Amen, amen, I say to you, whoever believes has eternal life.
That is the first lesson for us today: coming to Church is only really meaningful and truly fulfilling in so far as we come with personal faith in and commitment to Jesus as our Lord and our Saviour; and if we have come to Church and to Jesus in that way then, Jesus Himself assures us, we have eternal life:
Whoever believes has eternal life.
However, that is not everything; because eternal life, just like natural life, needs nourishment. No normal mother and father, having given life to their child, would leave it without nourishment, because the life they have given has to develop, must grow. Similarly, the eternal life given to us through faith in Jesus needs to grow, must develop, for such is the very nature of life: it has an innate drive towards fulfilment and perfection, and the only nourishment for such further development of eternal life within us is indicated by Jesus’ words:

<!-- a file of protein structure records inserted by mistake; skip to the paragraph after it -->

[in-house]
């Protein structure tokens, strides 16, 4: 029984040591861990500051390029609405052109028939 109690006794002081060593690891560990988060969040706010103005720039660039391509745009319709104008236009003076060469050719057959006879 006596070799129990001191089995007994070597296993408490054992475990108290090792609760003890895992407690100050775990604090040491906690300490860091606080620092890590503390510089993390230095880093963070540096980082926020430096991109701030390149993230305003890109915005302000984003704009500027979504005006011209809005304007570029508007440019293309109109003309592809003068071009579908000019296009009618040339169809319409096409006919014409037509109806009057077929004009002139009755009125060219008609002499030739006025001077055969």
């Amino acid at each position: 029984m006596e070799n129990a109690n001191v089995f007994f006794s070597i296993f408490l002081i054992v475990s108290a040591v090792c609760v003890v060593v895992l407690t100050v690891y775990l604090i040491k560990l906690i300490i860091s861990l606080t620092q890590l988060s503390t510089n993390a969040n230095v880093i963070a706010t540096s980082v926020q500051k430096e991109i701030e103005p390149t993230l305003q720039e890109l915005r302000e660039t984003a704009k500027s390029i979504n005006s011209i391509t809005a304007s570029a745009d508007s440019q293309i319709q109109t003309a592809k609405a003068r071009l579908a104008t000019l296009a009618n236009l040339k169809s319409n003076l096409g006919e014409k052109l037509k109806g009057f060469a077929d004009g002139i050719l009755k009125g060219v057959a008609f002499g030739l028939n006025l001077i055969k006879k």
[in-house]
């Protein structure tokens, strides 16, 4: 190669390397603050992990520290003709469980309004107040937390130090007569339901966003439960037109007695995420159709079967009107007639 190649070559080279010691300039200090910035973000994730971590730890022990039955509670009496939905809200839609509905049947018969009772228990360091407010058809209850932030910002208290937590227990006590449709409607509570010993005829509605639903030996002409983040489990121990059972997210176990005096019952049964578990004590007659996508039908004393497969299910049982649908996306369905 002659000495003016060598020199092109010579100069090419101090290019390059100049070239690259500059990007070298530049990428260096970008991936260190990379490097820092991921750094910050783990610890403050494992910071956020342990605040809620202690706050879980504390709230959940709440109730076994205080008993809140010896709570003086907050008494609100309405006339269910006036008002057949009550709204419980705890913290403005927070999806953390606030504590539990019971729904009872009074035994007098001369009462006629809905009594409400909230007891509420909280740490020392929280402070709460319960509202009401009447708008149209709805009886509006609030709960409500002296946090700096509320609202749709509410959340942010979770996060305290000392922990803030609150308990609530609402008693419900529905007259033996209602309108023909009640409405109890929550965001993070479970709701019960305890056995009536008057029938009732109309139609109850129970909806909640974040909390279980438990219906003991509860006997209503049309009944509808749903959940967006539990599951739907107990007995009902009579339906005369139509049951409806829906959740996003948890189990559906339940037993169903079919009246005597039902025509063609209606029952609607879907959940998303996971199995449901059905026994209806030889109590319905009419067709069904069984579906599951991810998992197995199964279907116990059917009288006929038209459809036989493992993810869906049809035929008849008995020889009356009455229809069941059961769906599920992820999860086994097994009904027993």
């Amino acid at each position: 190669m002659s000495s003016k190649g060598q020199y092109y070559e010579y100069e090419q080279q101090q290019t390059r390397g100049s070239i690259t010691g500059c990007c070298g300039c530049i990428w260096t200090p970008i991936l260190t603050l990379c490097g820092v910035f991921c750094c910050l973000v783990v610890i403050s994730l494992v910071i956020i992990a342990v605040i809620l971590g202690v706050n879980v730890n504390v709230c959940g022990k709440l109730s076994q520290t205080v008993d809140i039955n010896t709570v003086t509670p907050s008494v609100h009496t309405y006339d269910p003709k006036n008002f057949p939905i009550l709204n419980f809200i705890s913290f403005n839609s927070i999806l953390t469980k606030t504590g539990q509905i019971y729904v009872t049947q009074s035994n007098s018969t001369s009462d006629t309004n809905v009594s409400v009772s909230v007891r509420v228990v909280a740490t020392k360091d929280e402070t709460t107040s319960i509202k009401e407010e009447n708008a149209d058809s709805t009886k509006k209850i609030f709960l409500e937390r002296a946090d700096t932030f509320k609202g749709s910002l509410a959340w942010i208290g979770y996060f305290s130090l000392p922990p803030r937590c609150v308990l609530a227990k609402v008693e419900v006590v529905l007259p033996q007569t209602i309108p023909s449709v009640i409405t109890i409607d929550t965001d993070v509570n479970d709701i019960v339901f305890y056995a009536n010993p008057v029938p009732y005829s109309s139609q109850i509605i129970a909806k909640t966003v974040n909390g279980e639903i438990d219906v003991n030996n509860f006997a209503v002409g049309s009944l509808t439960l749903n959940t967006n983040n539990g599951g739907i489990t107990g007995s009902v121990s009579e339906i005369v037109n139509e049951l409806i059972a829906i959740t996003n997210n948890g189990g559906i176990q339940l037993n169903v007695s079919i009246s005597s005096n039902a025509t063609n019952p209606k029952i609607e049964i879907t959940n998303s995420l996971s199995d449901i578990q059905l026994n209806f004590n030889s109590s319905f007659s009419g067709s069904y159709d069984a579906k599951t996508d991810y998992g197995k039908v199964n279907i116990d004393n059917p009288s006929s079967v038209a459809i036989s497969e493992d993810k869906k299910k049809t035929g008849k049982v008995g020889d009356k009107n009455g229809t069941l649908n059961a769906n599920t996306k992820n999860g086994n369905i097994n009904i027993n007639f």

I am the bread of life.
And yet, what does He really mean with those words? Does He not bestow, can we not receive, blessings from Him whenever we pray to Him, study the Scriptures, or, perhaps, share in silent meditation, like many modern Christian groups who do not have the Eucharist?
Of course, when we do such things there can be no doubt that He does bestow on us many and rich blessings. Nevertheless, He meant something more than that: for He spoke of eating the bread that He would give; eating in the way the Israelites ate manna in the desert when they had to go out to collect the manna before putting it on their plates, so to speak:
Your ancestors ate the manna in the desert, but they died; this is the bread that comes down from heaven so that one may eat it and not die.
Praying, reading and studying, God’s word, are all part, aspects, of our life of faith; and Jesus said that even those who come to Him with faith need also to eat His bread:
I am the bread of life. This is the bread which comes down from heaven that one may eat it and not die. I am the living bread that came down from heaven; whoever eats this bread will live forever.